• Finally, TauFV (Tau Flavour Violation) would conduct searches for lepton-flavour violating tau-lepton decays.
The HIKE, SHADOWS and BDF/SHiP collaborations have recently submitted letters of intent describing their proposals for experiments in ECN3. The technical feasibility of the experiments, their physics potential and implications for the NA consolidation are being evaluated in view of a possible decision by the beginning of 2023. A review of the experimental programme in the proposed high-intensity facility will take place during 2023, in parallel with a detailed comparison of the sensitivity to FIPs in a worldwide context.
A vibrant programme
The NA could also host a vibrant ion-physics programme after LS3, with NA60++ aiming to measure the caloric curve of the strong-force phase transition with lead–ion beams, and NA61++ proposing to explore the onset of the deconfined nuclear medium, extending the scan in the momentum/ion space with collisions of lighter ion beams. The conceptual implementation of such schemes in the accelerators and experimental area is being studied and the results, together with the analysis of the physics potential, are expected during 2023.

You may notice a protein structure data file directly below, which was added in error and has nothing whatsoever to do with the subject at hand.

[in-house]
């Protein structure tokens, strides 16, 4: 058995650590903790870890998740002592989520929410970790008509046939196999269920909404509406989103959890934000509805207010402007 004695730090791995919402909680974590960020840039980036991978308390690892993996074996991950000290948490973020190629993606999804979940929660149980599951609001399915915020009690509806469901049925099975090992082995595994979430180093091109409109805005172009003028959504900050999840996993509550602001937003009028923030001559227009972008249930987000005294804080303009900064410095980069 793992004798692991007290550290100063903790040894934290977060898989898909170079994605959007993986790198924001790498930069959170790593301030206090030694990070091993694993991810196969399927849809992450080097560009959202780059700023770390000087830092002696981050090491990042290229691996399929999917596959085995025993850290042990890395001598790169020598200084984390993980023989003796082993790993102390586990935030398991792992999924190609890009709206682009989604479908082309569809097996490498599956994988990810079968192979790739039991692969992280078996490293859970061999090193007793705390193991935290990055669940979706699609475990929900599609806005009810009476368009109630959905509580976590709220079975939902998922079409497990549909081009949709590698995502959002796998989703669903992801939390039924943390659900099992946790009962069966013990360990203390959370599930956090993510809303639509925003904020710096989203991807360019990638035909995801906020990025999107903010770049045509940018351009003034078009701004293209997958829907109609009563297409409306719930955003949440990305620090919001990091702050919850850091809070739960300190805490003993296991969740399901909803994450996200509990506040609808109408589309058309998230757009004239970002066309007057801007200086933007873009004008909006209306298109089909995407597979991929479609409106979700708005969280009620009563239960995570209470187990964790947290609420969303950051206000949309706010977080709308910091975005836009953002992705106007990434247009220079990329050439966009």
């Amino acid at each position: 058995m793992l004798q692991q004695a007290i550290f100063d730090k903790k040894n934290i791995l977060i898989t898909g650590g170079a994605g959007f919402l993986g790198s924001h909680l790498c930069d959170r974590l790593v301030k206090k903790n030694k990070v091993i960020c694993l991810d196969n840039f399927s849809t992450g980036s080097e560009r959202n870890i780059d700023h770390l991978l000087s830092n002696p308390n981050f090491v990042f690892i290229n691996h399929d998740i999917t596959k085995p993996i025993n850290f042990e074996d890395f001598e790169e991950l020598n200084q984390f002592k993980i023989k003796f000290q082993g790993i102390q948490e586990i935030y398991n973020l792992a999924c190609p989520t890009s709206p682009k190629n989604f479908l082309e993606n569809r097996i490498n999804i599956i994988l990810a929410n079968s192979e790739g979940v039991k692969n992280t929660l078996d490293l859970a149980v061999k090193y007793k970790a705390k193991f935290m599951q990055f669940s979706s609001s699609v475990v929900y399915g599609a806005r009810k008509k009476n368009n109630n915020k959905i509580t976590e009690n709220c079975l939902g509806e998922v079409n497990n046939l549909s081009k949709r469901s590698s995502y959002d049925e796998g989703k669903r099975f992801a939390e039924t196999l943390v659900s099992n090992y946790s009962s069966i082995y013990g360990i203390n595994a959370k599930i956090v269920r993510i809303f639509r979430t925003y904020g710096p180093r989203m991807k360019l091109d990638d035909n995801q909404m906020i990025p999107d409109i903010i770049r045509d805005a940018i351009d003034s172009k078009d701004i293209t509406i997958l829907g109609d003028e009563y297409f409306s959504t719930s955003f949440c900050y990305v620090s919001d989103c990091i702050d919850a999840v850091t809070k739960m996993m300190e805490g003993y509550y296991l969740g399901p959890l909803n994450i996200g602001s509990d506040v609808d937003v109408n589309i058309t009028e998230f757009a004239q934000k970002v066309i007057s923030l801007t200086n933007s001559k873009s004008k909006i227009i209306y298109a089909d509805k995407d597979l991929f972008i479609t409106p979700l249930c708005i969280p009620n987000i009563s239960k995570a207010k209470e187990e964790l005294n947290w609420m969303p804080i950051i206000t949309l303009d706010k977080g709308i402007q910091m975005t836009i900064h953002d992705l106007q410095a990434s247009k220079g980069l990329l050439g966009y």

The search for long-lived particles with dedicated experiments and the exploration of fixed-target physics is also open at the LHC. The proposed forward-physics facility, located in a cavern that could be built at a distance of 600 m along the beam direction from LHC Interaction Point 1, would take advantage of the large flux of high-energy particles produced in the very forward direction in LHC collisions. It is proposed to host a comprehensive set of detectors (FASER2, FASERν2, AdvSND, FORMOSA, FLArE) to explore a broad range of new physics and to study the highest energy neutrinos produced by accelerators. A conceptual design report of the facility, including detector design, background analysis and mitigation measures, civil engineering and integration studies is in preparation. Small prototypes of the MATHUSLA, ANUBIS and CODEX-b detectors aiming at the search for long-lived particles at large angles from LHC collisions are also being built for installation during the current LHC run.
The North Area at CERN is at the heart of many present and proposed explorations for physics beyond the Standard Model